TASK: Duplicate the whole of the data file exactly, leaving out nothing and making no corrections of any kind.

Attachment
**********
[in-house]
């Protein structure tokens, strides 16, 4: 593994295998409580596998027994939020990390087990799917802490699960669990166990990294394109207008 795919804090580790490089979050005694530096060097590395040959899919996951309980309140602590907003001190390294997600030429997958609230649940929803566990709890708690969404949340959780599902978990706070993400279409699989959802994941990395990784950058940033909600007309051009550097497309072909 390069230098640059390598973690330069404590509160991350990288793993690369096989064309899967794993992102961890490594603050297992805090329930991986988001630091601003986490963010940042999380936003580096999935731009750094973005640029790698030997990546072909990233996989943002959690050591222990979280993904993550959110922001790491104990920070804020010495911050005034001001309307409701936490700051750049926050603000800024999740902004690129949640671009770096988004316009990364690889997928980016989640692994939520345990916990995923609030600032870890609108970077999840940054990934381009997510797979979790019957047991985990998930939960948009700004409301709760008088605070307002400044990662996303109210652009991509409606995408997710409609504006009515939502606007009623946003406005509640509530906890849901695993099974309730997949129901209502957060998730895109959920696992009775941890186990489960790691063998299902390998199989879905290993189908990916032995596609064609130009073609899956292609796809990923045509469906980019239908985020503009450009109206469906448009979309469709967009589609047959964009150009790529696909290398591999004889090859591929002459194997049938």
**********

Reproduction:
[in-house]
């Protein structure tokens, strides 16, 4: 593994295998409580596998027994939020990390087990799917802490699960669990166990990294394109207008 795919804090580790490089979050005694530096060097590395040959899919996951309980309140602590907003001190390294997600030429997958609230649940929803566990709890708690969404949340959780599902978990706070993400279409699989959802994941990395990784950058940033909600007309051009550097497309072909 390069230098640059390598973690330069404590509160991350990288793993690369096989064309899967794993992102961890490594603050297992805090329930991986988001630091601003986490963010940042999380936003580096999935731009750094973005640029790698030997990546072909990233996989943002959690050591222990979280993904993550959110922001790491104990920070804020010495911050005034001001309307409701936490700051750049926050603000800024999740902004690129949640671009770096988004316009990364690889997928980016989640692994939520345990916990995923609030600032870890609108970077999840940054990934381009997510797979979790019957047991985990998930939960948009700004409301709760008088605070307002400044990662996303109210652009991509409606995408997710409609504006009515939502606007009623946003406005509640509530906890849901695993099974309730997949129901209502957060998730895109959920696992009775941890186990489960790691063998299902390998199989879905290993189908990916032995596609064609130009073609899956292609796809990923045509469906980019239908985020503009450009109206469906448009979309469709967009589609047959964009150009790529696909290398591999004889090859591929002459194997049938």